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Fitness at over 50

Fitness at over 50Maintaining fitness can become harder as we get older, busy lifestyles, family commitments and genuinely feeling the need to slow down your day to day routines.
As we age our bodies change, we find ourselves not being able to perform some of the tasks we used to in our younger days, we become less flexible, muscles become weaker and our bone density decreases.

Age can be associated with a gradual deterioration in both physiological and psychological functioning, age related changes include:

  • Skeletal – There is a gradual loss of bone due to bone related hormone concentrations, dietary deficiencies and a decline in physical activity.
  • Neuromuscular – Neuromuscular changes in strength and power occur in response to ageing, peak strength occurs in the 30’s and stays relatively consistent until the 50s. Without a plan of action, by the seventh decade of life you can expect a 30% decline in available strength and a 40% reduction in muscle cross sectional area. This is due to age related sarcopenia (muscle wasting), a decline in hormones, a decline in protein synthesis (ability to build muscle).
  • Cardiorespiratory – cardiorespiratory functions declines in response to ageing, there is a reduction in the body’s ability to take in, transport and utilize oxygen to working muscles. The heart is the most important muscle in the body we must continue to use it to keep it strong and help avoid problems like heart disease. Our arteries begin to lose their elasticity, become thickened and calcify, Lung function also changes with a advancing age, the stiffening of the thorax, loss of lung elasticity.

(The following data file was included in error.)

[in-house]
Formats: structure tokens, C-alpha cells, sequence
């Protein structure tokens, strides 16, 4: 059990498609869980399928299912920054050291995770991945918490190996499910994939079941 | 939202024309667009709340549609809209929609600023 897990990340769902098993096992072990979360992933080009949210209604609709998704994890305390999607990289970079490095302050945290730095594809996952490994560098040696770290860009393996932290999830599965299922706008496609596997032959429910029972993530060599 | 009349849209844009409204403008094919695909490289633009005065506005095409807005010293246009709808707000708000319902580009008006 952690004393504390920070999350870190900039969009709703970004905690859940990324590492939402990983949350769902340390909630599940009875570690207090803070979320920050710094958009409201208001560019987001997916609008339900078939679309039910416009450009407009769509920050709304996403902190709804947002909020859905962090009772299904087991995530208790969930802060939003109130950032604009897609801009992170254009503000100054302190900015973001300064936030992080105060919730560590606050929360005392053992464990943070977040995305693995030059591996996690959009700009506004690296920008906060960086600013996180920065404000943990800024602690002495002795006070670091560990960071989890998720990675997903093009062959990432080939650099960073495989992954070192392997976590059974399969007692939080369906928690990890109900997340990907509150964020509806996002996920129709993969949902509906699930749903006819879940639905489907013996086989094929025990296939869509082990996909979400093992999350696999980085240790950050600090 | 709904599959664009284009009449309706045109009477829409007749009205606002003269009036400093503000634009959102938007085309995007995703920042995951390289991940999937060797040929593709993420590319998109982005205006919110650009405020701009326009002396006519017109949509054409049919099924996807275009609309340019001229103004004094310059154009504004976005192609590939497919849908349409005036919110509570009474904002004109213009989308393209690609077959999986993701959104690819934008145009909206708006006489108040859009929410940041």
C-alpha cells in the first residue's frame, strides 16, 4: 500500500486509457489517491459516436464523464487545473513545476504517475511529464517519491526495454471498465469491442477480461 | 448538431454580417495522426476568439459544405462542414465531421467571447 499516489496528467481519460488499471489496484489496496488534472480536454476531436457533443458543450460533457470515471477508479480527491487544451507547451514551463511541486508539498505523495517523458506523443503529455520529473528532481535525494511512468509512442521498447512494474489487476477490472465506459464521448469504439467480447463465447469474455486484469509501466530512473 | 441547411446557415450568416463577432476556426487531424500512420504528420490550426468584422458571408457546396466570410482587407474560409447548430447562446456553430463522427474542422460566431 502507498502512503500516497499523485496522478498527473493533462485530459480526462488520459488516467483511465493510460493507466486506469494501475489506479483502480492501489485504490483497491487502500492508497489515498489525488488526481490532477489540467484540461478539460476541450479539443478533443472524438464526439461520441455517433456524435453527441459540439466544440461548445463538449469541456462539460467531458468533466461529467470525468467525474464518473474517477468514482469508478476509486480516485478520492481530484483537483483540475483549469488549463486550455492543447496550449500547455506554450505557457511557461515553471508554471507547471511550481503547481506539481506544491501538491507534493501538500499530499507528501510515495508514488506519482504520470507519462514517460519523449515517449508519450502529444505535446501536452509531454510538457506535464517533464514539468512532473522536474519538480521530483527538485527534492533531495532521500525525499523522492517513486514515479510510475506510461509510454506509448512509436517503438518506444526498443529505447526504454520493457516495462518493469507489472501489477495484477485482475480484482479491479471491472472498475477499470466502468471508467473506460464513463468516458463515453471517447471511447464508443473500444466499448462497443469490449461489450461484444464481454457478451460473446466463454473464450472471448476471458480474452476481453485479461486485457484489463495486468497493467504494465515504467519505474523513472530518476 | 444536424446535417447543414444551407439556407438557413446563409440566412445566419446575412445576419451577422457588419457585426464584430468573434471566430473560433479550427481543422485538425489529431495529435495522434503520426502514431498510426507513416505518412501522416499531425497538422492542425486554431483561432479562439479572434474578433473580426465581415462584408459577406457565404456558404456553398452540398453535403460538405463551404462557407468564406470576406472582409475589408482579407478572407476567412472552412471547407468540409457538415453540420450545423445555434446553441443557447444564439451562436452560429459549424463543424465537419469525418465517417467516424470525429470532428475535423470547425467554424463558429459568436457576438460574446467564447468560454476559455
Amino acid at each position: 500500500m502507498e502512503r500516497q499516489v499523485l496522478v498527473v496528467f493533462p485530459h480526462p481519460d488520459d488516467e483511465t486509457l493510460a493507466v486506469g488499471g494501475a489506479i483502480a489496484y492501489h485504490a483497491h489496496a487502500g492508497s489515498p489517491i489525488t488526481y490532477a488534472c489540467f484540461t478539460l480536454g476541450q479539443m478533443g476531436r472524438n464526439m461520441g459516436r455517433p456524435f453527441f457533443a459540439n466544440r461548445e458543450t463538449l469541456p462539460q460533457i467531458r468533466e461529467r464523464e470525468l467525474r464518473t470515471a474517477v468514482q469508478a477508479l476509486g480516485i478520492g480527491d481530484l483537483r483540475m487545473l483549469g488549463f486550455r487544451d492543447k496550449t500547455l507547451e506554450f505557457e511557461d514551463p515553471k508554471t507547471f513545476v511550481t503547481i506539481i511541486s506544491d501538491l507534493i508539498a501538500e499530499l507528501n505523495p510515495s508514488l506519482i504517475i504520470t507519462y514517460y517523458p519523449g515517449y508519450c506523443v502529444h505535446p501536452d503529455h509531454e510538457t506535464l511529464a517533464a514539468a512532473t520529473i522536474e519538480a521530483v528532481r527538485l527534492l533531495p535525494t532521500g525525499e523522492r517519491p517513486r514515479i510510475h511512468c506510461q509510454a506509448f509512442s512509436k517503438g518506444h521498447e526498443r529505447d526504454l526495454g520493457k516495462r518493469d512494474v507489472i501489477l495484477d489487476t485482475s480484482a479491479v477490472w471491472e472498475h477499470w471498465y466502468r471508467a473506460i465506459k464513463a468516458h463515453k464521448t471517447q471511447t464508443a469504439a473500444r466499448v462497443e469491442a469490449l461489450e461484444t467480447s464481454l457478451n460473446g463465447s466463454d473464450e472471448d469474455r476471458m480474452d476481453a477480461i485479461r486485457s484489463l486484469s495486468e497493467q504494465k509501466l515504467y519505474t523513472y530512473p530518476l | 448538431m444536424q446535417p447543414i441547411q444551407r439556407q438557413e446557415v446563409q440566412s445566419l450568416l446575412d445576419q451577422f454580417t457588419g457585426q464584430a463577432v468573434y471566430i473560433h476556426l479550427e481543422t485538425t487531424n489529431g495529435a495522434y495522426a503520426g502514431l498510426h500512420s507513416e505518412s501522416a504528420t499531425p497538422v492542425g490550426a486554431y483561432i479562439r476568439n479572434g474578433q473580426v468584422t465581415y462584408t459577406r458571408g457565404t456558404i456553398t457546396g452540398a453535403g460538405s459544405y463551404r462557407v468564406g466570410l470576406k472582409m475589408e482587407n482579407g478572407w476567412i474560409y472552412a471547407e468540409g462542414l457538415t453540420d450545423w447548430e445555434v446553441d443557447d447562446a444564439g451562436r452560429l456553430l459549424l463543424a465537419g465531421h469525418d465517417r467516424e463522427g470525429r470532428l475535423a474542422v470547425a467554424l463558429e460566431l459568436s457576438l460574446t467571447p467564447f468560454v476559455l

• Body composition – After 35 we tend to progressively add weight, this is due to change in body shape, it is generally accepted that a person’s body fat increases and lean muscle tissue decreases with age, engaging in a programme of regular exercise can help maintain a desirable levels of body fat.
  • Posture & Balance – As we get older it is important to do exercises to help promote better posture, balance and mobility.
  • Emotional and Mental Well being – Regular exercise helps to release endorphins which contribute to the ‘feel good factor’ and can lead to creating a more positive attitude to some age related symptoms.